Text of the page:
Thida Khus is the founder and executive director of Silaka, a non-profit organization in Cambodia.
Khus and her family migrated to the United States in 1979 to flee the Khmer Rouge regime. From 1993 to1996, she organized 80 Cambodian-Americans to move to Cambodia to counteract the lack of human resources.
Khus states that Cambodia's government continues to suffer from corruption, lack of good governance and an unreliable justice system. She believes citizen education and government transparency are needed to see a change in the national government.
Despite the problems in the national government, Khus discusses the positive changes in local government. For the first time in local elections, an opposition party won a significant amount of votes. She credits a large population of young people and social media for the election results. She believes Cambodia's younger generation is positioned to bring about change because younger people there do not fear war like the older generation and social media has made it easier to share information.
Christina Bain, director of the Initiative on Human Trafficking and Modern Slavery at Babson College in Massachusetts, discusses the role of business and entrepreneurship in combatting human trafficking.
As a college professor, Bain teaches her students about the types of human trafficking and how to prevent trafficking in their respective fields.
In addition, Bain raises awareness of human trafficking among high school students in the Boston region. Babson's Initiative on Human Trafficking and Modern Slavery launched the Human Freedom Entrepreneurial Leadership Program in 2016. The program visits schools where students are more vulnerable to trafficking and aims to train and inspire the next generation of business leaders and entrepreneurs to fight human trafficking. The program has proven successful. For example, two high school students have created a program to educate preteen girls about the dangers of the Internet.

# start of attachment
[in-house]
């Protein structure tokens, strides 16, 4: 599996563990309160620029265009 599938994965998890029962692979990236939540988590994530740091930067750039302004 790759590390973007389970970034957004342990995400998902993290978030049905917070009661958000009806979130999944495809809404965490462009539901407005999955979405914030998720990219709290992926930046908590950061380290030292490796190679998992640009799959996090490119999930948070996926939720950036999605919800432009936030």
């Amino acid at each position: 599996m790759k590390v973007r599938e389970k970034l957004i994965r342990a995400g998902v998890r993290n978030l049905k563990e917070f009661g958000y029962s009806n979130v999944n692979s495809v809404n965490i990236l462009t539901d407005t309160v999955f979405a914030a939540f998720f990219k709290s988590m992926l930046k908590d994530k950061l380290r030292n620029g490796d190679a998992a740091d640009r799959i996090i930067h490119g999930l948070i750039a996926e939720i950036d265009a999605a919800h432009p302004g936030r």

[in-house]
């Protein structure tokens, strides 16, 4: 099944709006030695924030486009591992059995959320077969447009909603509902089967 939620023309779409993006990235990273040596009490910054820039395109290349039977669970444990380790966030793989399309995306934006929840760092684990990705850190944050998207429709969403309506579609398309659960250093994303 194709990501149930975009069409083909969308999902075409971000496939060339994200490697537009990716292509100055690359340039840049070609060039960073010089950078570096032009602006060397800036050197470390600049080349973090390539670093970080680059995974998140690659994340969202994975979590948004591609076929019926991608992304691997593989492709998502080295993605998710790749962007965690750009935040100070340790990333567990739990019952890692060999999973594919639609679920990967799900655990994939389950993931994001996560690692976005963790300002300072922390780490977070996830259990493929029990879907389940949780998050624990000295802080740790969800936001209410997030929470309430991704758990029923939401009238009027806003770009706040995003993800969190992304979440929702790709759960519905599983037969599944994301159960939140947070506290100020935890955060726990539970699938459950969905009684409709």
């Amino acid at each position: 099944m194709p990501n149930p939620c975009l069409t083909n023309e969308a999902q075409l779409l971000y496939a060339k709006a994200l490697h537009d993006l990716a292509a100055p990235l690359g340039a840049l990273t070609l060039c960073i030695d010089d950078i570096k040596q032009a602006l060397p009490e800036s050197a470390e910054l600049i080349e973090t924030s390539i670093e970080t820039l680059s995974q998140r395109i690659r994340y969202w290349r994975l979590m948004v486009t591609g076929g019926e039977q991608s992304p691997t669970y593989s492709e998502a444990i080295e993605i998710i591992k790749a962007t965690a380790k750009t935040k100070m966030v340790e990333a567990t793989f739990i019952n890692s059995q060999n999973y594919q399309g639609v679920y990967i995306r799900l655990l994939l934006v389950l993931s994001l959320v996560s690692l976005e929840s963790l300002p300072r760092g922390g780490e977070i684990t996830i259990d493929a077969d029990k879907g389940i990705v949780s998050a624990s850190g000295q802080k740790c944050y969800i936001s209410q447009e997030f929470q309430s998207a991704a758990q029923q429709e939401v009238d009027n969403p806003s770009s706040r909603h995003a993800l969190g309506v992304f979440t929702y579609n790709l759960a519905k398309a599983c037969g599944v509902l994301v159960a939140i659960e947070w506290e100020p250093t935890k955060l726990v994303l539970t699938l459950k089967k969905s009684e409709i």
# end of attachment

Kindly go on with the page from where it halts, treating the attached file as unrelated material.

Henry LaGue sits down with Mark Oxley, a CIPE consultant in Zimbabwe.
Oxley explains how he became involved with the country's National Chamber of Commerce and CIPE, and he discusses the economic challenges facing Zimbabwe. Specifically, the country has a large number of highly educated individuals who are either unemployed or working in the informal sector. Despite economic difficulties, there are opportunities for investing in the country's infrastructure and tourism.
LaGue provides an update on the accomplishments of the Women Alliance of Business Associations of Zimbabwe (WABAZ). CIPE supports WABAZ in building partnerships and networks among women entrepreneurs. CIPE also works with WABAZ to raise awareness on funding opportunities available to women entrepreneurs.